Before you see a single frame in "Contagion" you listen to a cough, and by the time the movie is just a few minutes old Gwyneth Paltrow's Beth Emhoff — the character heard hacking off-screen — suffers a fatal seizure (relax, it's in the trailer).
MEV-1, the fictional virus with the starring role in director Steven Soderbergh and screenwriter Scott Z. Burns' pandemic thriller, is nearly as deadly as 1918's Spanish flu (an estimated 50 million killed worldwide), but the filmmakers are less interested in mass graves than epidemiological war rooms. "Oh, my God. Should I call someone?" a coroner asks when he examines Emhoff's brain. Replies his colleague: "Call everyone."
Constructed much like Soderbergh's "Traffic" — overlapping, international narratives linked to the central plot — "Contagion," which opens Sept. 9, has far more in common with Albert Camus' "The Plague" than "I Am Legend" or "Outbreak": How does civilization react — for better and worse — to a global health crisis? "A lot of really dangerous human behavior," Burns said, "comes out of fear."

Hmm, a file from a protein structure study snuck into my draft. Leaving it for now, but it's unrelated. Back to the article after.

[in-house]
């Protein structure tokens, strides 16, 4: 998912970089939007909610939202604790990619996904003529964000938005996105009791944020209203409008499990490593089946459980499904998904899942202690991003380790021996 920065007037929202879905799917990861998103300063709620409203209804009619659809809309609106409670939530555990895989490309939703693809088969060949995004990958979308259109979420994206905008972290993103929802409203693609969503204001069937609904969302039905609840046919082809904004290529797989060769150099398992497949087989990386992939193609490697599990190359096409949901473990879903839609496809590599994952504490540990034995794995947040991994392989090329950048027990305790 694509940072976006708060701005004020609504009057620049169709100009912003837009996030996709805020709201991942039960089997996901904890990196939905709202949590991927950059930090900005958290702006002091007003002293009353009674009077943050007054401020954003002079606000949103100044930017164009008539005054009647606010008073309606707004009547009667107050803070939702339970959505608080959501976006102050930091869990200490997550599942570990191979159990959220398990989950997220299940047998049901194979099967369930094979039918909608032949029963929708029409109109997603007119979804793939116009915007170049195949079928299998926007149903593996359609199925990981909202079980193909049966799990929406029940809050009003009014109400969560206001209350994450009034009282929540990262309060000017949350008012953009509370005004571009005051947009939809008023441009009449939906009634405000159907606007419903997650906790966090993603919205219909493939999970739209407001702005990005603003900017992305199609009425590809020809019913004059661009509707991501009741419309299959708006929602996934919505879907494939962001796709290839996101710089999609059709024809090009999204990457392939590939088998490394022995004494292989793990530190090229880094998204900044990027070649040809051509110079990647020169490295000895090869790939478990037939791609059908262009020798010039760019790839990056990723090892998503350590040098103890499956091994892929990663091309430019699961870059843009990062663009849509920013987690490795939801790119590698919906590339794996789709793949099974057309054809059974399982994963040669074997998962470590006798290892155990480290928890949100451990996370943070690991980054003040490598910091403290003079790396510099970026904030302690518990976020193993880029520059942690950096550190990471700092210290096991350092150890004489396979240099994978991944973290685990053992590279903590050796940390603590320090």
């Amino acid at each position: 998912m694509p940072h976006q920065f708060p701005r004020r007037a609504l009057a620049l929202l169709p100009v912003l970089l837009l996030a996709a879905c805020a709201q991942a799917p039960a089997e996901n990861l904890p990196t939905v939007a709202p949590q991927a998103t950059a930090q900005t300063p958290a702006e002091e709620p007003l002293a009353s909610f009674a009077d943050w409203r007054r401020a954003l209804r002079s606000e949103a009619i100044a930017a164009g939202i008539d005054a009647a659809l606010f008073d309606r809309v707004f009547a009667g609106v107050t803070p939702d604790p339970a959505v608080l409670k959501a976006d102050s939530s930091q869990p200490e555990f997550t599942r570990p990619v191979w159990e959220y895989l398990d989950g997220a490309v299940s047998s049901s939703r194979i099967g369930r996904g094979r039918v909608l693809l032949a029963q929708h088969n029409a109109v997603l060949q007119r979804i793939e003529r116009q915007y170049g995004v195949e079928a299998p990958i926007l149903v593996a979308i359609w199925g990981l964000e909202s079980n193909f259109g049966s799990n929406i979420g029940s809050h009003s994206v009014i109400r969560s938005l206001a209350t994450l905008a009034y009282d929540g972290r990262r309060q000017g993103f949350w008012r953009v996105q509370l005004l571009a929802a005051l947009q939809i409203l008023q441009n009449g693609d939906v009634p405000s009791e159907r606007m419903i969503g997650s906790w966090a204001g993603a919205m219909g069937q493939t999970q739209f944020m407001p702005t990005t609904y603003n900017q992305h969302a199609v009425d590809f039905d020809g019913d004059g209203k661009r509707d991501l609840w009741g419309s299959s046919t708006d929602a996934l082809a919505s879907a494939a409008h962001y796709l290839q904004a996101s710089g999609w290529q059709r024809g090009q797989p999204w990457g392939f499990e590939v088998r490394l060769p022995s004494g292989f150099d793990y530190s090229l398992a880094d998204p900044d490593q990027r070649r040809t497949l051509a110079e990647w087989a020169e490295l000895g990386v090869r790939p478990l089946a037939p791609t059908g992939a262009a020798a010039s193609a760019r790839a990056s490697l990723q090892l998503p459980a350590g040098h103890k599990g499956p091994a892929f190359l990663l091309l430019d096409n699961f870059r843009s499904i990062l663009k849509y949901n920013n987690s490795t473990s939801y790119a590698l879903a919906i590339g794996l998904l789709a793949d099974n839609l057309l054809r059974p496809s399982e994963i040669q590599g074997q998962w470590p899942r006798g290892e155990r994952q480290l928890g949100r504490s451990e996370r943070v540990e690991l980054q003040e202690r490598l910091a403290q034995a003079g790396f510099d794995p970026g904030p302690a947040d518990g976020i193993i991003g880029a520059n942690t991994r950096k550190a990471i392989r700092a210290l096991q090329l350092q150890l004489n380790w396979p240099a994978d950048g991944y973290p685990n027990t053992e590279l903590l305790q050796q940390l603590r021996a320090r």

Suddenly widowed, Mitch Emhoff (Matt Damon) tries to protect his daughter as the virus races from Hong Kong to Chicago, Minneapolis, London and Tokyo, triggering quarantines, quack cures and panic. While the mutating virus marches forward in time, "Contagion's" epidemiologists and molecular biologists struggle to rewind the clock; only in discovering how and where MEV-1 originated and spread can it be understood and controlled.